Many food-related business owners wonder if they need food contamination insurance. Regardless of what kind of food you are serving with your catering business, having food contamination insurance is critical. Your food inventory and equipment are the lifeblood of your business. So, mishandled food can lead to food-borne diseases and customer claims - both of which could ruin your business in an instant. With this type of insurance, your catering business is covered in the event of a food-related loss. Food Contamination insurance was created to help a business stay afloat if there is a contamination issue. Even the most trained employees can make mistakes, and something as simple as leaving raw meat out for a little too long, or accidentally using the same cutting board for meat as vegetables can cause a cross-contamination issue. If this happens, not only can this create a product nightmare because you will have to throw all of your food away and purchase new, but the public relations issue could shut down your business. Having the right insurance in place can help you stay afloat and pay for the replacement products so you can keep doing what you love, serving amazing food to your customers.
What is catering insurance?
Catering insurance is intended to cover the liabilities involved in your catering business. Its primary focus is to protect your business against risks that come with serving food to large crowds, damaged equipment, customer/employee injuries, and property damage. While all of these things are very critical to cover in the event of a loss, one often forgot about insurance policy that is just as essential is Liquor Liability.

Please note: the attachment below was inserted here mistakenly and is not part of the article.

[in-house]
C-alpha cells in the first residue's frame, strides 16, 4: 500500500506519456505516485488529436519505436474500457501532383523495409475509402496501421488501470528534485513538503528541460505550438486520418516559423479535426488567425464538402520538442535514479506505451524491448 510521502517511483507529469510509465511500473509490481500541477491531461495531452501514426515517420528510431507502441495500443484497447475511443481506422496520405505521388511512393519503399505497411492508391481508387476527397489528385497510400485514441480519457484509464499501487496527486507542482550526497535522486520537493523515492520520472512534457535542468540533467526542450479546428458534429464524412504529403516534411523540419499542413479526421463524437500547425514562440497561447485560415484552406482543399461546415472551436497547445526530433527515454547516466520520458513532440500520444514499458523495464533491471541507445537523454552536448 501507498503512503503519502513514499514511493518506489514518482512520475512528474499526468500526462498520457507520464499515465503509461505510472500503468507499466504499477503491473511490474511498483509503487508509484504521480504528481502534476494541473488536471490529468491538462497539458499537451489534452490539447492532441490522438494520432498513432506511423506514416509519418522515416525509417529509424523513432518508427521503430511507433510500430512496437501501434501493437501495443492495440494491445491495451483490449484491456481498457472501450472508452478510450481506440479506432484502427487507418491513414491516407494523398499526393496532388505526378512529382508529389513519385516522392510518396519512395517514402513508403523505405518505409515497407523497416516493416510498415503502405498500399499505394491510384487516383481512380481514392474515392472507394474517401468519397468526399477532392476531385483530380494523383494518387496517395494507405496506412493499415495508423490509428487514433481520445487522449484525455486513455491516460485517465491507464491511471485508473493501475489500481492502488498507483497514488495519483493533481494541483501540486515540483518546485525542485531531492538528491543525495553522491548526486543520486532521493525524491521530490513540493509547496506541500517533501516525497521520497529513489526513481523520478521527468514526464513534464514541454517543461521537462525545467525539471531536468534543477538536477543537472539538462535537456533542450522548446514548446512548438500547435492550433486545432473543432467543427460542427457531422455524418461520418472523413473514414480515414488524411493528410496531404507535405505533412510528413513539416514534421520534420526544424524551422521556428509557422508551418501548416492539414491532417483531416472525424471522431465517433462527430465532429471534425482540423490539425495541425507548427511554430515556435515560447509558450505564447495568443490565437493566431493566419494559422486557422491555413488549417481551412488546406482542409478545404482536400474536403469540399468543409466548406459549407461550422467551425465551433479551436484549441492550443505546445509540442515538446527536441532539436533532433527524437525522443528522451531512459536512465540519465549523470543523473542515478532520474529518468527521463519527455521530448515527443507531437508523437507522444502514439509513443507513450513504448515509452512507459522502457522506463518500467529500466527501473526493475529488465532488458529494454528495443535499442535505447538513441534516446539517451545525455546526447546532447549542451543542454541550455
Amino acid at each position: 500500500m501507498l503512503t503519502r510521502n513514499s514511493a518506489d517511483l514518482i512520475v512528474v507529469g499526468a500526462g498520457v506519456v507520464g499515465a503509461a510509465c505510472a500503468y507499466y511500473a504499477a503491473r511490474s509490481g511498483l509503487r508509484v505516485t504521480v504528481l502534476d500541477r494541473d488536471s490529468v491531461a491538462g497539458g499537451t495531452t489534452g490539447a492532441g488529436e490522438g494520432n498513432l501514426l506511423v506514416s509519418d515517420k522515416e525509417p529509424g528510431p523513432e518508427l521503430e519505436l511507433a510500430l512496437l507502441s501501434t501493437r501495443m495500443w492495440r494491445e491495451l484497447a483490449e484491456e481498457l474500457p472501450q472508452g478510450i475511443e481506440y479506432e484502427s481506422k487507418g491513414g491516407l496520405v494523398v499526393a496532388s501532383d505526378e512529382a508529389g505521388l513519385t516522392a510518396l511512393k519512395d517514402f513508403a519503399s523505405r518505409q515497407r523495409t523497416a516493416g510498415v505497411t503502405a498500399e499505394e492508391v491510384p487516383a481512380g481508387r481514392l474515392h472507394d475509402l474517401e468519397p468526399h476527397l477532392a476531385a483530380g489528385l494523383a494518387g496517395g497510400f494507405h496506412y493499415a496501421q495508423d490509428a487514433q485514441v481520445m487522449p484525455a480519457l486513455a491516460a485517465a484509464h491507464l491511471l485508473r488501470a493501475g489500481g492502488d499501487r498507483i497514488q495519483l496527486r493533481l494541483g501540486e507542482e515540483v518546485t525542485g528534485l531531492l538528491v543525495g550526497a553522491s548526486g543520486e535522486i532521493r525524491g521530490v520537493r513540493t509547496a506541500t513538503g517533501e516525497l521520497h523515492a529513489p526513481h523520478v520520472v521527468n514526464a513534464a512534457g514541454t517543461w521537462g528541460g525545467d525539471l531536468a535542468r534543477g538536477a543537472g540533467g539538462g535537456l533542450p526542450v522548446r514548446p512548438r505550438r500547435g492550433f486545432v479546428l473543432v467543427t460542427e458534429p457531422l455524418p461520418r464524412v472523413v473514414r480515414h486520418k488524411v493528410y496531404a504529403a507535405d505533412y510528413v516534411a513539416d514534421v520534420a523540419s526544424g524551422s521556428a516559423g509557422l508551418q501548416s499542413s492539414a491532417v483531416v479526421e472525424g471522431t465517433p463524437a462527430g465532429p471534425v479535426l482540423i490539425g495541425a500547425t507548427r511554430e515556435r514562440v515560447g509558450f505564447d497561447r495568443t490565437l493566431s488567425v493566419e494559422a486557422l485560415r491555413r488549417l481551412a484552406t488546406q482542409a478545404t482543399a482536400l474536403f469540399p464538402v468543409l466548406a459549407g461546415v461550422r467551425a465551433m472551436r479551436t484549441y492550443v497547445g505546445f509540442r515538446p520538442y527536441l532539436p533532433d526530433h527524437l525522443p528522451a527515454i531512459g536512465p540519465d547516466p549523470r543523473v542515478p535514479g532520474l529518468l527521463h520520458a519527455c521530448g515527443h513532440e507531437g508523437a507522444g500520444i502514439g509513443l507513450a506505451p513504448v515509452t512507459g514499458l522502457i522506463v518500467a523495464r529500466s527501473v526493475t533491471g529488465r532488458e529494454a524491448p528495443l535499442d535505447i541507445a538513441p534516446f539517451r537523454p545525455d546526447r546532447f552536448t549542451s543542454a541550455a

As a caterer, it is likely that you will choose to serve liquor as well to help bring in some extra cash. After all, most celebrations these days involve alcohol at some point so it would be a really big missed opportunity if you chose not to. However, serving alcohol opens your business up to a whole other list of risks. Because you would be the one serving, if a guest is served too much and something bad happens, you may be held liable. This can be anything from a guest becoming irritated and starting a fight and causing bodily injury, or slipping and falling and hurting themselves or damaging the venue, to them getting behind the wheel and hurting someone, or god forbid killing someone.
Why does a Catering Business need insurance?
A Catering business is in high demand for weddings, corporate parties, anniversary parties, and a variety of other celebrations. You are expected to create and deliver meals, appetizers, and desserts that leave a lasting impression on guests. To build a successful catering business, you need to have a knack for more than just cooking or baking. You need a good work ethic, relationship-building skills, and insurance for your catering services. Caterer insurance protects you during the worst moments when lawsuits or claims threaten your financial strength and reputation.
Not only do you have to worry about protecting your business from claims of bodily injury and property damage, but are you prepared if your employees get hurt on the job? Workers Compensation insurance is a must-have for catering businesses because the chance of slips and falls is so much higher in the foodservice business. Also, if you do any kind of delivery and your employees are using their own vehicles to do so, make sure you have Hired and Non-owned auto liability. If an employee is on the clock and causes an accident, your business could be held liable.
What risks could a Catering Business face?
Working in the food service industry means you face unique risks in addition to typical business risks.